When a big earthquake struck Mexico City in September 2017, Allen Husker, a seismologist at the National Autonomous University of Mexico, ducked under his desk. The nearby temblor hit before the school's early warning alarm bells could even start blaring. But almost everyone else ran outside.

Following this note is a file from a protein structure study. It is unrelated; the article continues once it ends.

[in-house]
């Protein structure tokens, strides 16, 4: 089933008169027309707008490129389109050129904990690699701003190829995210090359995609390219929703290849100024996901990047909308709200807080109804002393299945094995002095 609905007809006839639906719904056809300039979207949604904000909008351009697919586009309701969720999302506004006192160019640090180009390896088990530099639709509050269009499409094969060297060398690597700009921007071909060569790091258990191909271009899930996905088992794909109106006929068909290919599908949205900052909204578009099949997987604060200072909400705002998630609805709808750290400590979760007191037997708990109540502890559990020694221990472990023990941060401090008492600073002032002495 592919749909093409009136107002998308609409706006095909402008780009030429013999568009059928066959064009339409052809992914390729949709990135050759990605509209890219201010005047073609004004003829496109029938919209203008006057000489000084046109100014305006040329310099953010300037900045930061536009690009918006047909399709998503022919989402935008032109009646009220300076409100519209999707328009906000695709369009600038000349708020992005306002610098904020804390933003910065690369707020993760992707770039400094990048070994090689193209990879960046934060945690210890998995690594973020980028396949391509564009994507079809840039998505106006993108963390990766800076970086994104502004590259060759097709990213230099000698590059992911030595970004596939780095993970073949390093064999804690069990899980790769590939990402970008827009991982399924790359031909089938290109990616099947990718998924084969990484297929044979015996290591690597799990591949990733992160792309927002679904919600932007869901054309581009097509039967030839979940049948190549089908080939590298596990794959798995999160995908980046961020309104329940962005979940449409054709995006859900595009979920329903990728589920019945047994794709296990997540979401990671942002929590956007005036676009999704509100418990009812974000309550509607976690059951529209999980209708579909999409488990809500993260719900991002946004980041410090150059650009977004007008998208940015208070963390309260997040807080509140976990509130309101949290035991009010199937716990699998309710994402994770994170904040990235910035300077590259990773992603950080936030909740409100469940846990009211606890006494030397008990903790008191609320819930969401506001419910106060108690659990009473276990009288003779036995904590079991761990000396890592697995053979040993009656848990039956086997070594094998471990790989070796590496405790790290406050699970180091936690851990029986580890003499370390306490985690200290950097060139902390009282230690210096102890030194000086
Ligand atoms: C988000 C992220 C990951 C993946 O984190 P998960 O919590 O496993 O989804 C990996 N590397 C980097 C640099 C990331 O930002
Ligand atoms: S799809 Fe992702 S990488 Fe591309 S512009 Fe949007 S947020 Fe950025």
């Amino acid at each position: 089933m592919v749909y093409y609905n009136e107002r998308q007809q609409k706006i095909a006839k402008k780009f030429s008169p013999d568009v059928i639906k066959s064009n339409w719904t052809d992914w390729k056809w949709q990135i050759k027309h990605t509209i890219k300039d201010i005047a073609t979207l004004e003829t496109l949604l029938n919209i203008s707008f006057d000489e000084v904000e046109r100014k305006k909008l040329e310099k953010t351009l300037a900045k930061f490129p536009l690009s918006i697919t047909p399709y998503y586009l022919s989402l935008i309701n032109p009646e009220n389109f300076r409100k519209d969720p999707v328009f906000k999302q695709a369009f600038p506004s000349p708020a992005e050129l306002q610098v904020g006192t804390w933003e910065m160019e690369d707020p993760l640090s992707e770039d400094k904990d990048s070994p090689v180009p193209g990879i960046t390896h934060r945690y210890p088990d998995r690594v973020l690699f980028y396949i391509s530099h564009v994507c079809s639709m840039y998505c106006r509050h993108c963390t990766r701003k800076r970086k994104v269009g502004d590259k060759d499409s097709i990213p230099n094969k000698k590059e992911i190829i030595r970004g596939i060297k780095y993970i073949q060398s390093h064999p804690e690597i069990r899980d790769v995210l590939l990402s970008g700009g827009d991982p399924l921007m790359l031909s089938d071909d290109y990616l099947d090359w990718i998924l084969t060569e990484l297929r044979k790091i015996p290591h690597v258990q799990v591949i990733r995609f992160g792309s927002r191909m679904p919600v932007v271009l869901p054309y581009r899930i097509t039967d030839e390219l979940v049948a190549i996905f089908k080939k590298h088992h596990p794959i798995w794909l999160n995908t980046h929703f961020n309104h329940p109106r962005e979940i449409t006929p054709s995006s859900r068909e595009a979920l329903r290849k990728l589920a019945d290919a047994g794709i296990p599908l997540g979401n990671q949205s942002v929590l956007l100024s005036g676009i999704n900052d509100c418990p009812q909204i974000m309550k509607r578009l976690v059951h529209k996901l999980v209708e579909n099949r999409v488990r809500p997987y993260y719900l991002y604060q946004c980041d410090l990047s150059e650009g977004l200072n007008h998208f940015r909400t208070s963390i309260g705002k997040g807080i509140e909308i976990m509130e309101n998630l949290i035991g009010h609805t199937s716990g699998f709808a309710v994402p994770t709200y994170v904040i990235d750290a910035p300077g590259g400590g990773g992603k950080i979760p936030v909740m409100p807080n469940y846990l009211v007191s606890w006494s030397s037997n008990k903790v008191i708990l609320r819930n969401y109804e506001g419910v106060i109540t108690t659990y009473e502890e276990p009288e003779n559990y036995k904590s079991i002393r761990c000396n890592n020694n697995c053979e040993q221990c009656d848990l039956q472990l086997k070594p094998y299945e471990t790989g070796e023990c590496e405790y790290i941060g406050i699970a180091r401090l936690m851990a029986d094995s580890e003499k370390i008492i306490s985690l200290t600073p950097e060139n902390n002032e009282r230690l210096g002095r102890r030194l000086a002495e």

"I was one of the only people left in my office," Husker said. "There was a panic," he added, noting that it's dicey to race down stairs when the world is violently shaking.
The event illustrates the...
Read this story at Mashable